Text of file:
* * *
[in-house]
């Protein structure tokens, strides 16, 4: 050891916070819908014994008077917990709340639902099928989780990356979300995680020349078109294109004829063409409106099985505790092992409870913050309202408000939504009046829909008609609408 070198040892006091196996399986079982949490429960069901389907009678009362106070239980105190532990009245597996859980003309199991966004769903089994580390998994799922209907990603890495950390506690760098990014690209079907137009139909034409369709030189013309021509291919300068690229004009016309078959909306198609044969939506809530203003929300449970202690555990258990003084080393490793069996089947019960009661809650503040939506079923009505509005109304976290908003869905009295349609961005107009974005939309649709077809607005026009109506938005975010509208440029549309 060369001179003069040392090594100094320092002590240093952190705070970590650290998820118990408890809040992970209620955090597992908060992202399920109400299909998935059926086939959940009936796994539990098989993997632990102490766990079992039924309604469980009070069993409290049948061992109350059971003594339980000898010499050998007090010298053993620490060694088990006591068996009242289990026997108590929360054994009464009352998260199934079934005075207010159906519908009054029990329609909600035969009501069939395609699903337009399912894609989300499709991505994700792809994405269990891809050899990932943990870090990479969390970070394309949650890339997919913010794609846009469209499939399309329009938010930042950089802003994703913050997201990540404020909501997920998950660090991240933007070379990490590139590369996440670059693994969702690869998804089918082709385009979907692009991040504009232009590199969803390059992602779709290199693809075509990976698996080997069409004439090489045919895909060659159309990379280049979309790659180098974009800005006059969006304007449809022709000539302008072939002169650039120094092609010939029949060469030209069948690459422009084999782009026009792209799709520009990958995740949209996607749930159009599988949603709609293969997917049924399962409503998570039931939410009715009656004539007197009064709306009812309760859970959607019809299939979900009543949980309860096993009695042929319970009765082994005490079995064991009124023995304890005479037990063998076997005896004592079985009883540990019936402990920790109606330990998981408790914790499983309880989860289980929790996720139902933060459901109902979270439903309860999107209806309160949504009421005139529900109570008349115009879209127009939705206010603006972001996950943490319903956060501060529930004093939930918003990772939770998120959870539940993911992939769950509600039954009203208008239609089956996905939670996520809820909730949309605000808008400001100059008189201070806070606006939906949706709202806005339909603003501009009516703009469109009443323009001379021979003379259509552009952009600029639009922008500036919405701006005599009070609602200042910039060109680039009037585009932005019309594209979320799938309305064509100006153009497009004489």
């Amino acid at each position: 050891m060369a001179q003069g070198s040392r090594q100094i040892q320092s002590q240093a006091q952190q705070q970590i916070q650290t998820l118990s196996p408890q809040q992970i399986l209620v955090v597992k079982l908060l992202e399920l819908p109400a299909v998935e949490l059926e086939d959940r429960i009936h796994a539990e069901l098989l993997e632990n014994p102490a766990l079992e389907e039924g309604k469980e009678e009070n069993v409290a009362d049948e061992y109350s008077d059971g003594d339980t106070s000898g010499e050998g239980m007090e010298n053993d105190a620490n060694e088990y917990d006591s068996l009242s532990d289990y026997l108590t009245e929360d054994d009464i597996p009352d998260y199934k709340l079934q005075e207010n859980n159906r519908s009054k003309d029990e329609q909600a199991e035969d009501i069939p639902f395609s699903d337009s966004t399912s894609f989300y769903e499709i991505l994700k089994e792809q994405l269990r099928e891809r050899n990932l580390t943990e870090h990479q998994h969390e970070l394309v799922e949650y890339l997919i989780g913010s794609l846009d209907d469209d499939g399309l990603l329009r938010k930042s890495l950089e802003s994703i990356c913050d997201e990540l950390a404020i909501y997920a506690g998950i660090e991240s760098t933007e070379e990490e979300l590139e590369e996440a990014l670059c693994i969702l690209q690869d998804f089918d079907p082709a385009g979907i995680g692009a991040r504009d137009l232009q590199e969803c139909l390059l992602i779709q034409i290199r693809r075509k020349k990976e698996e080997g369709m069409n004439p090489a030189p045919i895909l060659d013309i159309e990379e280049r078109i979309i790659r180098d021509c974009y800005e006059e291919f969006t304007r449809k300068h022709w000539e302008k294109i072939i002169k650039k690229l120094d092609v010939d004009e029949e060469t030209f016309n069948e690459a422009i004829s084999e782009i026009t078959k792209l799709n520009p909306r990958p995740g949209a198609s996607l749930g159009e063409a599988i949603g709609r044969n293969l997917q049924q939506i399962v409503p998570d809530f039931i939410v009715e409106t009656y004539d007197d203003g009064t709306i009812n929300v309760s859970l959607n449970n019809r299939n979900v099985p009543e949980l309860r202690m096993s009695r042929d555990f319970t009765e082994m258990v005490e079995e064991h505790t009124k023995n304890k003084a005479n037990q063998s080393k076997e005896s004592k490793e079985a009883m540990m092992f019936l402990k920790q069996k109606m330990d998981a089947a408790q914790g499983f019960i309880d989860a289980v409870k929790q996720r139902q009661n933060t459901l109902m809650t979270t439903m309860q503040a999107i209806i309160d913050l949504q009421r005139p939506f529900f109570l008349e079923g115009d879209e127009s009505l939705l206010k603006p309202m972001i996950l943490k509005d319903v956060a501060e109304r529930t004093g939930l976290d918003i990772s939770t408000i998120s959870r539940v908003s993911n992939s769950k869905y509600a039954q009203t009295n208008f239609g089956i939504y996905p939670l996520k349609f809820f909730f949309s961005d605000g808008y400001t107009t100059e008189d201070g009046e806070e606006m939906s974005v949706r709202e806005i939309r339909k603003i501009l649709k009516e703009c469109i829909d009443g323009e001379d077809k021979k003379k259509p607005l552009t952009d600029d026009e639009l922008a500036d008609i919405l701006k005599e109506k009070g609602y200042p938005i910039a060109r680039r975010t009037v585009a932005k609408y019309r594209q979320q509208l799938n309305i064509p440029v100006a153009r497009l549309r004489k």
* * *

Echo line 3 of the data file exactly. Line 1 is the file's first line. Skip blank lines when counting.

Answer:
């Amino acid at each position: 050891m060369a001179q003069g070198s040392r090594q100094i040892q320092s002590q240093a006091q952190q705070q970590i916070q650290t998820l118990s196996p408890q809040q992970i399986l209620v955090v597992k079982l908060l992202e399920l819908p109400a299909v998935e949490l059926e086939d959940r429960i009936h796994a539990e069901l098989l993997e632990n014994p102490a766990l079992e389907e039924g309604k469980e009678e009070n069993v409290a009362d049948e061992y109350s008077d059971g003594d339980t106070s000898g010499e050998g239980m007090e010298n053993d105190a620490n060694e088990y917990d006591s068996l009242s532990d289990y026997l108590t009245e929360d054994d009464i597996p009352d998260y199934k709340l079934q005075e207010n859980n159906r519908s009054k003309d029990e329609q909600a199991e035969d009501i069939p639902f395609s699903d337009s966004t399912s894609f989300y769903e499709i991505l994700k089994e792809q994405l269990r099928e891809r050899n990932l580390t943990e870090h990479q998994h969390e970070l394309v799922e949650y890339l997919i989780g913010s794609l846009d209907d469209d499939g399309l990603l329009r938010k930042s890495l950089e802003s994703i990356c913050d997201e990540l950390a404020i909501y997920a506690g998950i660090e991240s760098t933007e070379e990490e979300l590139e590369e996440a990014l670059c693994i969702l690209q690869d998804f089918d079907p082709a385009g979907i995680g692009a991040r504009d137009l232009q590199e969803c139909l390059l992602i779709q034409i290199r693809r075509k020349k990976e698996e080997g369709m069409n004439p090489a030189p045919i895909l060659d013309i159309e990379e280049r078109i979309i790659r180098d021509c974009y800005e006059e291919f969006t304007r449809k300068h022709w000539e302008k294109i072939i002169k650039k690229l120094d092609v010939d004009e029949e060469t030209f016309n069948e690459a422009i004829s084999e782009i026009t078959k792209l799709n520009p909306r990958p995740g949209a198609s996607l749930g159009e063409a599988i949603g709609r044969n293969l997917q049924q939506i399962v409503p998570d809530f039931i939410v009715e409106t009656y004539d007197d203003g009064t709306i009812n929300v309760s859970l959607n449970n019809r299939n979900v099985p009543e949980l309860r202690m096993s009695r042929d555990f319970t009765e082994m258990v005490e079995e064991h505790t009124k023995n304890k003084a005479n037990q063998s080393k076997e005896s004592k490793e079985a009883m540990m092992f019936l402990k920790q069996k109606m330990d998981a089947a408790q914790g499983f019960i309880d989860a289980v409870k929790q996720r139902q009661n933060t459901l109902m809650t979270t439903m309860q503040a999107i209806i309160d913050l949504q009421r005139p939506f529900f109570l008349e079923g115009d879209e127009s009505l939705l206010k603006p309202m972001i996950l943490k509005d319903v956060a501060e109304r529930t004093g939930l976290d918003i990772s939770t408000i998120s959870r539940v908003s993911n992939s769950k869905y509600a039954q009203t009295n208008f239609g089956i939504y996905p939670l996520k349609f809820f909730f949309s961005d605000g808008y400001t107009t100059e008189d201070g009046e806070e606006m939906s974005v949706r709202e806005i939309r339909k603003i501009l649709k009516e703009c469109i829909d009443g323009e001379d077809k021979k003379k259509p607005l552009t952009d600029d026009e639009l922008a500036d008609i919405l701006k005599e109506k009070g609602y200042p938005i910039a060109r680039r975010t009037v585009a932005k609408y019309r594209q979320q509208l799938n309305i064509p440029v100006a153009r497009l549309r004489k």